There’s a trend right now to keep albums short and sweet; pop records rarely pass 10 tracks, keeping as close as possible to the half hour mark. For fans this can be frustrating – all that waiting for such a tiny package, with half of the songs already out as singles.
When it comes to Wild Ones, however, new LP Mirror Touch is so well-suited to this concise format that it’s hard to complain. Their punchy, honey-voiced pop is the perfect pint-sized pick-me-up, and the Oregon five-piece have the good sense to keep things brief and breezy to maximise that effect.
We’ve already heard lead single “Paresthesia” – the shuffley cut premiered at Nylon before climbing the Hype Machine chart back in August. In medical terms, parasthesia describes an unusual physical sensation, a not inaccurate illustration of Mirror Touch’s sonic effects. The album’s title is also a reference to a specific psychological sensation: mirror touch synaesthesia, in which an individual is able to experience sensations they observe happening to others. Intentional or not, Wild Ones “Paresthesia”’s distorted fuzz is the sonic equivalent of a (surprisingly pleasant) bout of pins and needles, whilst the hazy glow of “They’re Not Me”’s steel drums emulate the tingling warmth felt after knocking back a cocktail or two.
Distortion is a recurring theme throughout Mirror Touch, with Wild Ones eschewing some of the glossy sheen cloaking previous releases. These tracks centre songwriting abilities, rather than the bells and whistles of pop production. Recent single “Invite Me In” – featured in last week’s edition of Pop Never Dies (But You Will) – effortlessly illustrates this as Danielle Sullivan’s vocals soar from chorus to chorus with a practiced ease.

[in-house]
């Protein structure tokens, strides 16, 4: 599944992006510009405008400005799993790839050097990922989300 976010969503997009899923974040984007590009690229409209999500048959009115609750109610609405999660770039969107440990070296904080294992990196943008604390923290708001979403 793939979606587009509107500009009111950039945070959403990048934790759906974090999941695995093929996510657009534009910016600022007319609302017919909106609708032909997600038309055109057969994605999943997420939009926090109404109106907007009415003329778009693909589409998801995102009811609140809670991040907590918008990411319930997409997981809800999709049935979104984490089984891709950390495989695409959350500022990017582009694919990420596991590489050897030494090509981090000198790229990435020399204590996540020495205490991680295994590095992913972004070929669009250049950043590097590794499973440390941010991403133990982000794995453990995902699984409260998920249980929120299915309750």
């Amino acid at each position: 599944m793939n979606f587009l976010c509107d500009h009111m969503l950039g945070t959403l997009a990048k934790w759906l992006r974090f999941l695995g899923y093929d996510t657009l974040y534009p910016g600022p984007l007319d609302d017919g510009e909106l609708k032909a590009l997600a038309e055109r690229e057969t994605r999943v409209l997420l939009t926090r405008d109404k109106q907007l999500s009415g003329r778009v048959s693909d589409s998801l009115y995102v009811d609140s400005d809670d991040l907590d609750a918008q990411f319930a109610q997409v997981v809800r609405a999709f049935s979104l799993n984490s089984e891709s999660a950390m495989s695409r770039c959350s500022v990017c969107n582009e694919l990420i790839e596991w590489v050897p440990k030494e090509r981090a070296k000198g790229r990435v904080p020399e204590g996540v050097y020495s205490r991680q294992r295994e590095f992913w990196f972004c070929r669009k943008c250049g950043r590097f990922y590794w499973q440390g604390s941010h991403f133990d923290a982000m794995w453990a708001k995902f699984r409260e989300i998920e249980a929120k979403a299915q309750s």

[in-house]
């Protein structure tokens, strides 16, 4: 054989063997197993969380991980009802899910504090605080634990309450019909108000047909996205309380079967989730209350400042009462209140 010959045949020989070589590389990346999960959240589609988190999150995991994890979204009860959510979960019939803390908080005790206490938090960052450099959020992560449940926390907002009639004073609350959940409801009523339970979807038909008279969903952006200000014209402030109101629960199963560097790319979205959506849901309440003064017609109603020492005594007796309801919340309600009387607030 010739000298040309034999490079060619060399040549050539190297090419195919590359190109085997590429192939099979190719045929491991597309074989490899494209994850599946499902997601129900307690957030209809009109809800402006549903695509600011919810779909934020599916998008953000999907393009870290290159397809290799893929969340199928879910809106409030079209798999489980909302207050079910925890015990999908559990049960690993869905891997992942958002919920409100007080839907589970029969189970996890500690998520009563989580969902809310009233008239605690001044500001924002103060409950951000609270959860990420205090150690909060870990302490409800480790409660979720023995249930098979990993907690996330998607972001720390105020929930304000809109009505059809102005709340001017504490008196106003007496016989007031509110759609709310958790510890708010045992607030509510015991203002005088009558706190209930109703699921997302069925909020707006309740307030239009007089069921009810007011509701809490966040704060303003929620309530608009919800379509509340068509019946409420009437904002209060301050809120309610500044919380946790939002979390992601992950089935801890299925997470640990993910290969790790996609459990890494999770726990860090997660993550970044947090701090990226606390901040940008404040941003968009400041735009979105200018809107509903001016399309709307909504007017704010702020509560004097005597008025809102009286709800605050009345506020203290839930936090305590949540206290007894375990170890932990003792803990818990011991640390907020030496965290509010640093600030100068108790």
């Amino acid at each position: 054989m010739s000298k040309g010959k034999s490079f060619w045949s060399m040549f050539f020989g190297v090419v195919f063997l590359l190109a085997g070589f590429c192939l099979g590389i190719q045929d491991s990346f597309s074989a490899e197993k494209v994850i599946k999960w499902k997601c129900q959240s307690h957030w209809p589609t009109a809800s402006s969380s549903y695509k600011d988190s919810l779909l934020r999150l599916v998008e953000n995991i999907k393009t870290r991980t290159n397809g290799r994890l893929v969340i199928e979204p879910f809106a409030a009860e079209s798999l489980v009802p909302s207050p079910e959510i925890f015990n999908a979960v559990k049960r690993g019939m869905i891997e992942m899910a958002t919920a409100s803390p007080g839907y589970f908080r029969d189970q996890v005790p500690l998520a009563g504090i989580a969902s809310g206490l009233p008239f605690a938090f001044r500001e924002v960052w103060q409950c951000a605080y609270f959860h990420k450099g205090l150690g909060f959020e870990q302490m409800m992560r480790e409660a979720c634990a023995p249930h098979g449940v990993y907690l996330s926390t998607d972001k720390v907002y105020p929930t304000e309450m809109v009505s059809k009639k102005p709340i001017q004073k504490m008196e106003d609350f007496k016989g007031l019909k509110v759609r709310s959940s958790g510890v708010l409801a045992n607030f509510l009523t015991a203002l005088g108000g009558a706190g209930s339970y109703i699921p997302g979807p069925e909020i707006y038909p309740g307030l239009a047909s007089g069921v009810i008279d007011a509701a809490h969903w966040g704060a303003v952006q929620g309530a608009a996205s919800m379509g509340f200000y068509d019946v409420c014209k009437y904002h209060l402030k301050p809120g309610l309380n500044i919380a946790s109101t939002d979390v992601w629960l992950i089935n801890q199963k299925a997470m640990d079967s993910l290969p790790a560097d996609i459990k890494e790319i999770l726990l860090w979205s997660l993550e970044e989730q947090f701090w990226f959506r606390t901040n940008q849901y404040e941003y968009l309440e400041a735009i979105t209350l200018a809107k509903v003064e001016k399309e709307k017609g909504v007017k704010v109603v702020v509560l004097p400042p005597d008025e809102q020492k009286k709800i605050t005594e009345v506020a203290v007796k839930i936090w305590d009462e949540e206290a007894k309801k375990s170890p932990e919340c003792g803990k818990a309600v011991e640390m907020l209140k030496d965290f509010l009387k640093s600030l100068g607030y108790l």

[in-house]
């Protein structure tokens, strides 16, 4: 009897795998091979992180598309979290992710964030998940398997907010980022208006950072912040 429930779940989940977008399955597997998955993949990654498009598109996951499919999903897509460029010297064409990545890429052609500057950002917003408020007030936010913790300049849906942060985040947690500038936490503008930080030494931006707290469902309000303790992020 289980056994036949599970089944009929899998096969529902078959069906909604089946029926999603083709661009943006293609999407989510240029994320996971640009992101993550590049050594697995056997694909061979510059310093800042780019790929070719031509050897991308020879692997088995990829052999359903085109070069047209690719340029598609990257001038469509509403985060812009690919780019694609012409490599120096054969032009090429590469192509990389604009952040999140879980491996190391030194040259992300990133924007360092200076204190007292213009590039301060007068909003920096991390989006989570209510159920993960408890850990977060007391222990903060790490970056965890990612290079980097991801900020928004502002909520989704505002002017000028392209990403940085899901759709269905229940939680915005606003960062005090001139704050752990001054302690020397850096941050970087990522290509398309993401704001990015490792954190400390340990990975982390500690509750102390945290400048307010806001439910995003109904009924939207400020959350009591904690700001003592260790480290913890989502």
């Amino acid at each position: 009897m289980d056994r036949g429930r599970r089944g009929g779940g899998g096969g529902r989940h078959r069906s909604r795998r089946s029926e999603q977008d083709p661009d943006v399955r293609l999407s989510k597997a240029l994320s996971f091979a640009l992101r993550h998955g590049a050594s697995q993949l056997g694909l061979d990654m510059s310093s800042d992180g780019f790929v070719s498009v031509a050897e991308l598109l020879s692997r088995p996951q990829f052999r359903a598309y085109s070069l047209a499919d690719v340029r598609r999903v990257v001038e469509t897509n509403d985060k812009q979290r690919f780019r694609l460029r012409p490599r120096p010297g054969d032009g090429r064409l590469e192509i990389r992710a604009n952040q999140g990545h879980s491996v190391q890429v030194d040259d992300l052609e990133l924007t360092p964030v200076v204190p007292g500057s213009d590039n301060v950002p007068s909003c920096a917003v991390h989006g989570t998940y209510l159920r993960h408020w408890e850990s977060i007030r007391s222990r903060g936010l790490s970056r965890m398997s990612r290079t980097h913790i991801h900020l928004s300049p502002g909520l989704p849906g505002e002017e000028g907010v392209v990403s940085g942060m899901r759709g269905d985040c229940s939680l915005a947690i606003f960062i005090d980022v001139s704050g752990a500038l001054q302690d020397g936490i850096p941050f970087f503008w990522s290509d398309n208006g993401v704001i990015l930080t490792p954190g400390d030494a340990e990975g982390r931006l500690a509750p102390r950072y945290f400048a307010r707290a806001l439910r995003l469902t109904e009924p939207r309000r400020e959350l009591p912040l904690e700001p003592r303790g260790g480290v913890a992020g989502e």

On first listen, you’d be forgiven for finding Mirror Touch a little same-y; Wild Ones’ current laid back approach does mean nothing quite kicks off the way previous singles have done, but give this record a little care and attention and the sheer craftmanship shines through from every sun-kissed track. The gender-bending “Wanna Be Your Man” and heady follow-up “Love + Loathing” are the stand-outs of the tracklisting, with both pushing the band’s signature sound in slightly more exciting directions than elsewhere on the record.
Mirror Touch closes on a high note, charming the listener with “Forgetting Rock N Roll” – possibly the most similar track to previous releases of theirs – before fading out with the twinkling tones of “No Money”. Blink and you’ll miss it, but although it’s over in a flash, Mirror Touch is a solid second LP from these practiced purveyors of indie-pop.